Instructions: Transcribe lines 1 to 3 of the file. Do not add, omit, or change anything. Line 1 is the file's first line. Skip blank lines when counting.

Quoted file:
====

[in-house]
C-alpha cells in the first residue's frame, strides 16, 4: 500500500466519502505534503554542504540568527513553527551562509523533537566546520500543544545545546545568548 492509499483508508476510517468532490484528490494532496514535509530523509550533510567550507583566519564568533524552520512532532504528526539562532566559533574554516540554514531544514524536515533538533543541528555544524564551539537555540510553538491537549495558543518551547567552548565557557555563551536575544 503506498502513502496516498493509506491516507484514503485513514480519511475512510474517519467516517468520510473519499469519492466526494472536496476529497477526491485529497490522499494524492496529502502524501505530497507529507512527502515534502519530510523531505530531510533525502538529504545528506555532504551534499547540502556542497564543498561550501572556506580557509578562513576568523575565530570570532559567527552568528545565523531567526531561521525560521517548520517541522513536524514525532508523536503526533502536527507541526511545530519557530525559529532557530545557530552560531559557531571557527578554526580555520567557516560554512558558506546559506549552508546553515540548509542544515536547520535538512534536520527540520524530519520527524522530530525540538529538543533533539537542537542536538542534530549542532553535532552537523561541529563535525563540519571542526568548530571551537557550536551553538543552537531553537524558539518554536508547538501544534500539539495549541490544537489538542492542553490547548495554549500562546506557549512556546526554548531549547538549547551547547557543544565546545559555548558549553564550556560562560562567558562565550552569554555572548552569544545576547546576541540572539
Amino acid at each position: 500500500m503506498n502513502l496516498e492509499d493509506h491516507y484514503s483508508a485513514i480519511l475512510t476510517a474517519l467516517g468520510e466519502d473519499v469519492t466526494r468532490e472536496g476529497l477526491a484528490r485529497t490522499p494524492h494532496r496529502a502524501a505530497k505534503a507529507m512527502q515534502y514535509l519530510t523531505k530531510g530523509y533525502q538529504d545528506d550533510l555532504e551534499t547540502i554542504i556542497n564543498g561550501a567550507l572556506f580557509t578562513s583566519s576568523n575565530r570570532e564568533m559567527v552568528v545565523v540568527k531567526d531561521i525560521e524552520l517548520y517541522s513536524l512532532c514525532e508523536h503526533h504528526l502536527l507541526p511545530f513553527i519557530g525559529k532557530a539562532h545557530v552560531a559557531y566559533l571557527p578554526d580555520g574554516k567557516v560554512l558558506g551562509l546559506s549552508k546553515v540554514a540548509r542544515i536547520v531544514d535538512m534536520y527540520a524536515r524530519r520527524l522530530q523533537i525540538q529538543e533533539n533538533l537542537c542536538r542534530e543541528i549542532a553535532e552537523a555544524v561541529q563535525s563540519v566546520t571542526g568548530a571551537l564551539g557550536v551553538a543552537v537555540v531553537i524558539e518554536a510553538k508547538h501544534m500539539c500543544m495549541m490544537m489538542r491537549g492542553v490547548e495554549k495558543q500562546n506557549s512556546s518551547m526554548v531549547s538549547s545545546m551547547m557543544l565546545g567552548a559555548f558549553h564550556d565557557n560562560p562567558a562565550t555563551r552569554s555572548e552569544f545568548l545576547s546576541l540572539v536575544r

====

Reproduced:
[in-house]
C-alpha cells in the first residue's frame, strides 16, 4: 500500500466519502505534503554542504540568527513553527551562509523533537566546520500543544545545546545568548 492509499483508508476510517468532490484528490494532496514535509530523509550533510567550507583566519564568533524552520512532532504528526539562532566559533574554516540554514531544514524536515533538533543541528555544524564551539537555540510553538491537549495558543518551547567552548565557557555563551536575544 503506498502513502496516498493509506491516507484514503485513514480519511475512510474517519467516517468520510473519499469519492466526494472536496476529497477526491485529497490522499494524492496529502502524501505530497507529507512527502515534502519530510523531505530531510533525502538529504545528506555532504551534499547540502556542497564543498561550501572556506580557509578562513576568523575565530570570532559567527552568528545565523531567526531561521525560521517548520517541522513536524514525532508523536503526533502536527507541526511545530519557530525559529532557530545557530552560531559557531571557527578554526580555520567557516560554512558558506546559506549552508546553515540548509542544515536547520535538512534536520527540520524530519520527524522530530525540538529538543533533539537542537542536538542534530549542532553535532552537523561541529563535525563540519571542526568548530571551537557550536551553538543552537531553537524558539518554536508547538501544534500539539495549541490544537489538542492542553490547548495554549500562546506557549512556546526554548531549547538549547551547547557543544565546545559555548558549553564550556560562560562567558562565550552569554555572548552569544545576547546576541540572539
Amino acid at each position: 500500500m503506498n502513502l496516498e492509499d493509506h491516507y484514503s483508508a485513514i480519511l475512510t476510517a474517519l467516517g468520510e466519502d473519499v469519492t466526494r468532490e472536496g476529497l477526491a484528490r485529497t490522499p494524492h494532496r496529502a502524501a505530497k505534503a507529507m512527502q515534502y514535509l519530510t523531505k530531510g530523509y533525502q538529504d545528506d550533510l555532504e551534499t547540502i554542504i556542497n564543498g561550501a567550507l572556506f580557509t578562513s583566519s576568523n575565530r570570532e564568533m559567527v552568528v545565523v540568527k531567526d531561521i525560521e524552520l517548520y517541522s513536524l512532532c514525532e508523536h503526533h504528526l502536527l507541526p511545530f513553527i519557530g525559529k532557530a539562532h545557530v552560531a559557531y566559533l571557527p578554526d580555520g574554516k567557516v560554512l558558506g551562509l546559506s549552508k546553515v540554514a540548509r542544515i536547520v531544514d535538512m534536520y527540520a524536515r524530519r520527524l522530530q523533537i525540538q529538543e533533539n533538533l537542537c542536538r542534530e543541528i549542532a553535532e552537523a555544524v561541529q563535525s563540519v566546520t571542526g568548530a571551537l564551539g557550536v551553538a543552537v537555540v531553537i524558539e518554536a510553538k508547538h501544534m500539539c500543544m495549541m490544537m489538542r491537549g492542553v490547548e495554549k495558543q500562546n506557549s512556546s518551547m526554548v531549547s538549547s545545546m551547547m557543544l565546545g567552548a559555548f558549553h564550556d565557557n560562560p562567558a562565550t555563551r552569554s555572548e552569544f545568548l545576547s546576541l540572539v536575544r